Green Diesel

Author: Vincenzo Piemonte, Associate Professor, University  UCBM – Rome (Italy)


1. Theme description

Around 50% of the produced crude petroleum in the world is refined into transportation fuels which represent the fastest growing component of the energy sector.

This massive use of a non-renewable feedstock leads to a significant footprint on the environment especially in terms of greenhouse gas emissions. In this framework, biomass can be view as the only reliable green energy source that can be converted into liquid transportation fuels in competition with fossil-fuels (see Figure 1) [1].


Figure 1 – Overview of biofuels production from biomass


Actually, the most common process to produce biofuels from biomass is the biodiesel production process. As valid and interesting alternative it is possible to produce biofuels for transportation purpose by blending or co-processing of green feedstock within traditional petroleum refineries by properly revamped processes. To this end, ENI has developed a new biofuel production process, called Ecofining, to produce Green Diesel in alternative to fatty acid methyl ester (FAME) also known as biodiesel.

If from one hand, biodiesel has many desirable qualities such as high cetane number, from other hand there are some disadvantages associated with its use, such as poor stability and high solvency, leading to filter plugging problems.

In order to overcome these problems, ENI has developed its new process based on a revamping of a conventional hydroprocessing technology that is widely deployed in refineries and uses the existing refinery infrastructure and fuels distribution system. As already said, this new technology process use widely available vegetable-oil feedstocks to produce a high-cetane, low-gravity, low-aromatics and sulphur-free diesel fuel, known as Green Diesel. Table 1 reports a comparison between physical properties of biodiesel and green diesel [2].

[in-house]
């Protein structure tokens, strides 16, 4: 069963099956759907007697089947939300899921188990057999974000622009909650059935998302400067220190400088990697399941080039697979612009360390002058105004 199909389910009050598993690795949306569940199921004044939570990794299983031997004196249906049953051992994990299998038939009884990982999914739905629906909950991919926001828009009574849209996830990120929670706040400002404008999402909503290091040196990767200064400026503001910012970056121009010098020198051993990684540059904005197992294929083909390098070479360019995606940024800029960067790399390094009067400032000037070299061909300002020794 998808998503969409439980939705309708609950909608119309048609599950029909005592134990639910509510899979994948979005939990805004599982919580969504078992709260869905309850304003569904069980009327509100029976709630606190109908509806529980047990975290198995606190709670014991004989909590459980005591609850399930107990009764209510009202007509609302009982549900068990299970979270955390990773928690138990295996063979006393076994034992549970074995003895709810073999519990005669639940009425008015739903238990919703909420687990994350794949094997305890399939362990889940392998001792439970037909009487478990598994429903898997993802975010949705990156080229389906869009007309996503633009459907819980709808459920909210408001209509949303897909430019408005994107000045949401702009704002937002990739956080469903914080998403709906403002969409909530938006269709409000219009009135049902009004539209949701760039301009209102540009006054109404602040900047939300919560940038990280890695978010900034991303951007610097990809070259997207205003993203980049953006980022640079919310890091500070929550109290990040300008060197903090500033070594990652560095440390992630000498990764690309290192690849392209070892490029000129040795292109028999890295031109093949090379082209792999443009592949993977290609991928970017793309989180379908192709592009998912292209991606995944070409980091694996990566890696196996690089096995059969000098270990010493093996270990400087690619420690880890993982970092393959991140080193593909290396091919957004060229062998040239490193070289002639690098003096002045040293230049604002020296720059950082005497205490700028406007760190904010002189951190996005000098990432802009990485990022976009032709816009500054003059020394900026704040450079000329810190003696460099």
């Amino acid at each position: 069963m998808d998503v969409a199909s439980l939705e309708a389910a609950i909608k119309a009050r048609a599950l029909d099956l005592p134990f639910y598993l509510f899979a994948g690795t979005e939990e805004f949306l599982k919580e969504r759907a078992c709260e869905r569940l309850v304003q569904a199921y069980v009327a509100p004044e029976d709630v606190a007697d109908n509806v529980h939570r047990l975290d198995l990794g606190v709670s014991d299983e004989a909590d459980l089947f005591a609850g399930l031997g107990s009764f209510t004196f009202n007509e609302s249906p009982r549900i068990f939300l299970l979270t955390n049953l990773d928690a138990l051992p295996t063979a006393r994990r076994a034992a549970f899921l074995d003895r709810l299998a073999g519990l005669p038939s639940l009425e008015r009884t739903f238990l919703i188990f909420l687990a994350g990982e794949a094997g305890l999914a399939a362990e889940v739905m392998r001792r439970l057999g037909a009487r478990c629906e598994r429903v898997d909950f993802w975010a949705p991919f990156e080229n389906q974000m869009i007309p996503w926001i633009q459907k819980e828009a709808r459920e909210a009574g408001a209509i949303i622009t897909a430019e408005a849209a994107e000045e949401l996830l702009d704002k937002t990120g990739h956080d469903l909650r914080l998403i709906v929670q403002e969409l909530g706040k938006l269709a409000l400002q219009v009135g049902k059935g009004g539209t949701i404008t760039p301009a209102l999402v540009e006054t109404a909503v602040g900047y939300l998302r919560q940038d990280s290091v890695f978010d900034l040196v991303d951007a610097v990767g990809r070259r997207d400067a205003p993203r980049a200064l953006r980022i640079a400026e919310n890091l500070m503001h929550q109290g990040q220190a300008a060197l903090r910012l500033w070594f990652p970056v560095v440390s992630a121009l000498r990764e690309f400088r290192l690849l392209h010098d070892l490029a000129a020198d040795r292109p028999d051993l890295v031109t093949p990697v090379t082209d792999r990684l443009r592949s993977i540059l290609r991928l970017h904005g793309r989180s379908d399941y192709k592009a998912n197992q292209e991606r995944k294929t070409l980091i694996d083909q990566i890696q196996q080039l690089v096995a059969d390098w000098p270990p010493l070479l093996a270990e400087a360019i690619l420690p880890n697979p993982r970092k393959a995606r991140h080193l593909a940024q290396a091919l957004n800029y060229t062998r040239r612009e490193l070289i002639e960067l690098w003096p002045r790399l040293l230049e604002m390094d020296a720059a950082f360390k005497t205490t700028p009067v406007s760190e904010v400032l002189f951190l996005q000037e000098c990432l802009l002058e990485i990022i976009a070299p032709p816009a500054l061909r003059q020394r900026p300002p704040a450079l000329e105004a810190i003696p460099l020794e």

Table 1 – Comparison of Biodiesel and Green Diesel properties


2. Green Diesel Production Processes

The biodiesel is conventionally produced via transesterification of triglycerides in presence of methanol. The reaction is  catalyzed by caustic soda to produce FAME and glycerol as a byproduct (see Figure 2) [3].

The Green Diesel production process, implementing the hydroprocessing route, uses hydrogen to remove oxygen from the triglyceride molecules (see Figure 2). Then, the oxygen is easily removed via two competing reactions: decarboxylation and hydrodeoxygenation. The extent for each reaction depends on the catalyst and process conditions.


Figure 2 – Biodiesel vs. Green Diesel production processes


The revamping of the hydroprocessing technology to produce green diesel is achievable mainly by two different approaches (see Figure 3)[4]:

  • Co-processing in an existing distillate hydroprocessing unit;
  • Building a standalone unit.



Figure 3 – Hydroprocessing scheme for Green Diesel production